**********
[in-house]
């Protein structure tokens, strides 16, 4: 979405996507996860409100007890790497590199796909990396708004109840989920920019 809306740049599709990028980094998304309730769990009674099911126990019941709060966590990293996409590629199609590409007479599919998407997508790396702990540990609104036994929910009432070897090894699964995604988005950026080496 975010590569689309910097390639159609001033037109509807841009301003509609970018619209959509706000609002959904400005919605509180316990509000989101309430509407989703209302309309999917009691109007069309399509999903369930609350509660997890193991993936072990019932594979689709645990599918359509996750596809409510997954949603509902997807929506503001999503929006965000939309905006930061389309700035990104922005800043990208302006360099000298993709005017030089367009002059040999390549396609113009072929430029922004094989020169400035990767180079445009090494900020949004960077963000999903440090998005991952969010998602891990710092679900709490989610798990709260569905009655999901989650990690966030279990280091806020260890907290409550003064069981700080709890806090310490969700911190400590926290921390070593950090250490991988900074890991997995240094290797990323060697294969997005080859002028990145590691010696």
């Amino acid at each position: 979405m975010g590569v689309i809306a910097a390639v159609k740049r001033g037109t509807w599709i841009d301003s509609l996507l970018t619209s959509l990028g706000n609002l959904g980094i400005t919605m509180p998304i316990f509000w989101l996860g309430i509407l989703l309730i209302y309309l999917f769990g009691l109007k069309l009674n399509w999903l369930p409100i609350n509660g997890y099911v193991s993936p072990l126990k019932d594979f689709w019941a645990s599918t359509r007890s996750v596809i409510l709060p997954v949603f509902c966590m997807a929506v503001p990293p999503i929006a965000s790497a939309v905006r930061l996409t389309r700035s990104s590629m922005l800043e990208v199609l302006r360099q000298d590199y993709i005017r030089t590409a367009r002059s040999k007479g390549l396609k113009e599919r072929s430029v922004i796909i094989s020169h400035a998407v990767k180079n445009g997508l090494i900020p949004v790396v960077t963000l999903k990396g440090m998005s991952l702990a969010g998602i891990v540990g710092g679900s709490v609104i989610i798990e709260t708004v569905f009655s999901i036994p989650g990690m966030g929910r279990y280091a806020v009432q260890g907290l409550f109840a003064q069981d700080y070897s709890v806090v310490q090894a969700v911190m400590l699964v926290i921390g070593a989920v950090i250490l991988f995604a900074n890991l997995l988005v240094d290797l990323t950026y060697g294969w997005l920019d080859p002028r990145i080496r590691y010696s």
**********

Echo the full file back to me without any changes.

[in-house]
């Protein structure tokens, strides 16, 4: 979405996507996860409100007890790497590199796909990396708004109840989920920019 809306740049599709990028980094998304309730769990009674099911126990019941709060966590990293996409590629199609590409007479599919998407997508790396702990540990609104036994929910009432070897090894699964995604988005950026080496 975010590569689309910097390639159609001033037109509807841009301003509609970018619209959509706000609002959904400005919605509180316990509000989101309430509407989703209302309309999917009691109007069309399509999903369930609350509660997890193991993936072990019932594979689709645990599918359509996750596809409510997954949603509902997807929506503001999503929006965000939309905006930061389309700035990104922005800043990208302006360099000298993709005017030089367009002059040999390549396609113009072929430029922004094989020169400035990767180079445009090494900020949004960077963000999903440090998005991952969010998602891990710092679900709490989610798990709260569905009655999901989650990690966030279990280091806020260890907290409550003064069981700080709890806090310490969700911190400590926290921390070593950090250490991988900074890991997995240094290797990323060697294969997005080859002028990145590691010696």
């Amino acid at each position: 979405m975010g590569v689309i809306a910097a390639v159609k740049r001033g037109t509807w599709i841009d301003s509609l996507l970018t619209s959509l990028g706000n609002l959904g980094i400005t919605m509180p998304i316990f509000w989101l996860g309430i509407l989703l309730i209302y309309l999917f769990g009691l109007k069309l009674n399509w999903l369930p409100i609350n509660g997890y099911v193991s993936p072990l126990k019932d594979f689709w019941a645990s599918t359509r007890s996750v596809i409510l709060p997954v949603f509902c966590m997807a929506v503001p990293p999503i929006a965000s790497a939309v905006r930061l996409t389309r700035s990104s590629m922005l800043e990208v199609l302006r360099q000298d590199y993709i005017r030089t590409a367009r002059s040999k007479g390549l396609k113009e599919r072929s430029v922004i796909i094989s020169h400035a998407v990767k180079n445009g997508l090494i900020p949004v790396v960077t963000l999903k990396g440090m998005s991952l702990a969010g998602i891990v540990g710092g679900s709490v609104i989610i798990e709260t708004v569905f009655s999901i036994p989650g990690m966030g929910r279990y280091a806020v009432q260890g907290l409550f109840a003064q069981d700080y070897s709890v806090v310490q090894a969700v911190m400590l699964v926290i921390g070593a989920v950090i250490l991988f995604a900074n890991l997995l988005v240094d290797l990323t950026y060697g294969w997005l920019d080859p002028r990145i080496r590691y010696s």